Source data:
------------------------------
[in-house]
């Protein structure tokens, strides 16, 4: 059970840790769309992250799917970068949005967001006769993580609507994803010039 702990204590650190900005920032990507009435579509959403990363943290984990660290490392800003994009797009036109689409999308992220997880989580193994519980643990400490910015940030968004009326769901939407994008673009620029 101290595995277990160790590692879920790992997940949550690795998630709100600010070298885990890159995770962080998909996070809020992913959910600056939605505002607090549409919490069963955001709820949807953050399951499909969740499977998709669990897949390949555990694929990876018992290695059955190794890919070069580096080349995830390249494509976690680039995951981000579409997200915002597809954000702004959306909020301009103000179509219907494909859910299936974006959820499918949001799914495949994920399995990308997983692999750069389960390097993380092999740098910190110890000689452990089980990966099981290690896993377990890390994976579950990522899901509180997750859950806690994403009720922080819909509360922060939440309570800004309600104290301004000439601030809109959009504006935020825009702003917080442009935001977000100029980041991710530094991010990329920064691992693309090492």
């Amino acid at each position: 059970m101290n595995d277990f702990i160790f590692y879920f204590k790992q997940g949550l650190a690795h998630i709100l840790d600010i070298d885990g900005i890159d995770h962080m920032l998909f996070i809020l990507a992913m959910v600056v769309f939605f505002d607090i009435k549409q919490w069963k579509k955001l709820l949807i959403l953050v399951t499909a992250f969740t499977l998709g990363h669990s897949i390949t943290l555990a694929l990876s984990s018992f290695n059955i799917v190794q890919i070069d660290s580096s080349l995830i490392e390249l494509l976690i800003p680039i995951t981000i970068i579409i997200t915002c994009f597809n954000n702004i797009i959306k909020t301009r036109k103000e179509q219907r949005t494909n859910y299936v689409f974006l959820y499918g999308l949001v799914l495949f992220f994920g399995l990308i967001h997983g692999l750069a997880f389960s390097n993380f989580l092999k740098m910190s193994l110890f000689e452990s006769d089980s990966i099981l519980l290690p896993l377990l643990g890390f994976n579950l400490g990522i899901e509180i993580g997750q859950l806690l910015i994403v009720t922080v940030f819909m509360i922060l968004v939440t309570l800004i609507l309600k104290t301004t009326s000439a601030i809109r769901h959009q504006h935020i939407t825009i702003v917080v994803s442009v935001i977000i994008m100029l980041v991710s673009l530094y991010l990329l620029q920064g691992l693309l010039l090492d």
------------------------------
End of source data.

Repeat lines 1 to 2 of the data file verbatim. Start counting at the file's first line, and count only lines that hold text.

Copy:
[in-house]
């Protein structure tokens, strides 16, 4: 059970840790769309992250799917970068949005967001006769993580609507994803010039 702990204590650190900005920032990507009435579509959403990363943290984990660290490392800003994009797009036109689409999308992220997880989580193994519980643990400490910015940030968004009326769901939407994008673009620029 101290595995277990160790590692879920790992997940949550690795998630709100600010070298885990890159995770962080998909996070809020992913959910600056939605505002607090549409919490069963955001709820949807953050399951499909969740499977998709669990897949390949555990694929990876018992290695059955190794890919070069580096080349995830390249494509976690680039995951981000579409997200915002597809954000702004959306909020301009103000179509219907494909859910299936974006959820499918949001799914495949994920399995990308997983692999750069389960390097993380092999740098910190110890000689452990089980990966099981290690896993377990890390994976579950990522899901509180997750859950806690994403009720922080819909509360922060939440309570800004309600104290301004000439601030809109959009504006935020825009702003917080442009935001977000100029980041991710530094991010990329920064691992693309090492």